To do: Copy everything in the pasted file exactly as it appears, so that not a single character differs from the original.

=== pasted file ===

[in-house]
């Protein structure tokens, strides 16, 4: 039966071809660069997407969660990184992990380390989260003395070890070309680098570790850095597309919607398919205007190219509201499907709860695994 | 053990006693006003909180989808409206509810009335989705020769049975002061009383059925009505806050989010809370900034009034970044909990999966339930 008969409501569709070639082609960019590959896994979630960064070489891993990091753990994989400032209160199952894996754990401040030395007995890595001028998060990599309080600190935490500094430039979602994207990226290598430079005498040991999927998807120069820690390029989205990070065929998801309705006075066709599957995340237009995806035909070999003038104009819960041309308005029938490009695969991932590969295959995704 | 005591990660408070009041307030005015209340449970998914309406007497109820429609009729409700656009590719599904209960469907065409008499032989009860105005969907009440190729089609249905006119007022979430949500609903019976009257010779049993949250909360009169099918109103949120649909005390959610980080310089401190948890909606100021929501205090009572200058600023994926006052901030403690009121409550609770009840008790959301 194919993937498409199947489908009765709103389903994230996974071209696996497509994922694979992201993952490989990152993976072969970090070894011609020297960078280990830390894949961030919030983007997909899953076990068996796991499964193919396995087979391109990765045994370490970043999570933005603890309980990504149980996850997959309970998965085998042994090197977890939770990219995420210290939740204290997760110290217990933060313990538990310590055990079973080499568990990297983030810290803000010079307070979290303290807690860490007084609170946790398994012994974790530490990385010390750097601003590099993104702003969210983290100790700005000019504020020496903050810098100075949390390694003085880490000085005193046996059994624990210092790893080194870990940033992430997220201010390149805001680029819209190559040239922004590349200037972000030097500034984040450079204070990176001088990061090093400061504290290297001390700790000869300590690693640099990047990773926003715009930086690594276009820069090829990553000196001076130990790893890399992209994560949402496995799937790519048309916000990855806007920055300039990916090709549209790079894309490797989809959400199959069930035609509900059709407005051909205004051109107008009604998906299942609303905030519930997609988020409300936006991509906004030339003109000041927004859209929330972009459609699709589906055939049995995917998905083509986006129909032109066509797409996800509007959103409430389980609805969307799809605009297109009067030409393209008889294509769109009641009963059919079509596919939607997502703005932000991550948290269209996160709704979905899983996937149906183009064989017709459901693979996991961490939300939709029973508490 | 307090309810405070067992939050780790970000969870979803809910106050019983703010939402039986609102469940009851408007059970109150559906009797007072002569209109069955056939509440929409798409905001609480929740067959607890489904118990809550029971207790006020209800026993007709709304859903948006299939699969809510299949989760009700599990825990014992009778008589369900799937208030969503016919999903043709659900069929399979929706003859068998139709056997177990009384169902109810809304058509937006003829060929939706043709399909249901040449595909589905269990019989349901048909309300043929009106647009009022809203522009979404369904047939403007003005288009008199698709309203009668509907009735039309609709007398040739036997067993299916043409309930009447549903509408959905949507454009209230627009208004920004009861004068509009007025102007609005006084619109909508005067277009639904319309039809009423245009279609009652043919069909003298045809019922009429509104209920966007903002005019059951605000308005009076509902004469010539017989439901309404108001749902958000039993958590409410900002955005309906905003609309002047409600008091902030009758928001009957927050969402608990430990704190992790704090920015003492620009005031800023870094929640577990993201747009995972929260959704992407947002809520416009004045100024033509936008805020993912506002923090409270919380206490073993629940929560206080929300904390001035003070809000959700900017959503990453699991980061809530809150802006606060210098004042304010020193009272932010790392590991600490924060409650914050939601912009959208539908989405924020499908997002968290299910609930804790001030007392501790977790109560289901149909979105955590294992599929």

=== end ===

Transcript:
[in-house]
């Protein structure tokens, strides 16, 4: 039966071809660069997407969660990184992990380390989260003395070890070309680098570790850095597309919607398919205007190219509201499907709860695994 | 053990006693006003909180989808409206509810009335989705020769049975002061009383059925009505806050989010809370900034009034970044909990999966339930 008969409501569709070639082609960019590959896994979630960064070489891993990091753990994989400032209160199952894996754990401040030395007995890595001028998060990599309080600190935490500094430039979602994207990226290598430079005498040991999927998807120069820690390029989205990070065929998801309705006075066709599957995340237009995806035909070999003038104009819960041309308005029938490009695969991932590969295959995704 | 005591990660408070009041307030005015209340449970998914309406007497109820429609009729409700656009590719599904209960469907065409008499032989009860105005969907009440190729089609249905006119007022979430949500609903019976009257010779049993949250909360009169099918109103949120649909005390959610980080310089401190948890909606100021929501205090009572200058600023994926006052901030403690009121409550609770009840008790959301 194919993937498409199947489908009765709103389903994230996974071209696996497509994922694979992201993952490989990152993976072969970090070894011609020297960078280990830390894949961030919030983007997909899953076990068996796991499964193919396995087979391109990765045994370490970043999570933005603890309980990504149980996850997959309970998965085998042994090197977890939770990219995420210290939740204290997760110290217990933060313990538990310590055990079973080499568990990297983030810290803000010079307070979290303290807690860490007084609170946790398994012994974790530490990385010390750097601003590099993104702003969210983290100790700005000019504020020496903050810098100075949390390694003085880490000085005193046996059994624990210092790893080194870990940033992430997220201010390149805001680029819209190559040239922004590349200037972000030097500034984040450079204070990176001088990061090093400061504290290297001390700790000869300590690693640099990047990773926003715009930086690594276009820069090829990553000196001076130990790893890399992209994560949402496995799937790519048309916000990855806007920055300039990916090709549209790079894309490797989809959400199959069930035609509900059709407005051909205004051109107008009604998906299942609303905030519930997609988020409300936006991509906004030339003109000041927004859209929330972009459609699709589906055939049995995917998905083509986006129909032109066509797409996800509007959103409430389980609805969307799809605009297109009067030409393209008889294509769109009641009963059919079509596919939607997502703005932000991550948290269209996160709704979905899983996937149906183009064989017709459901693979996991961490939300939709029973508490 | 307090309810405070067992939050780790970000969870979803809910106050019983703010939402039986609102469940009851408007059970109150559906009797007072002569209109069955056939509440929409798409905001609480929740067959607890489904118990809550029971207790006020209800026993007709709304859903948006299939699969809510299949989760009700599990825990014992009778008589369900799937208030969503016919999903043709659900069929399979929706003859068998139709056997177990009384169902109810809304058509937006003829060929939706043709399909249901040449595909589905269990019989349901048909309300043929009106647009009022809203522009979404369904047939403007003005288009008199698709309203009668509907009735039309609709007398040739036997067993299916043409309930009447549903509408959905949507454009209230627009208004920004009861004068509009007025102007609005006084619109909508005067277009639904319309039809009423245009279609009652043919069909003298045809019922009429509104209920966007903002005019059951605000308005009076509902004469010539017989439901309404108001749902958000039993958590409410900002955005309906905003609309002047409600008091902030009758928001009957927050969402608990430990704190992790704090920015003492620009005031800023870094929640577990993201747009995972929260959704992407947002809520416009004045100024033509936008805020993912506002923090409270919380206490073993629940929560206080929300904390001035003070809000959700900017959503990453699991980061809530809150802006606060210098004042304010020193009272932010790392590991600490924060409650914050939601912009959208539908989405924020499908997002968290299910609930804790001030007392501790977790109560289901149909979105955590294992599929």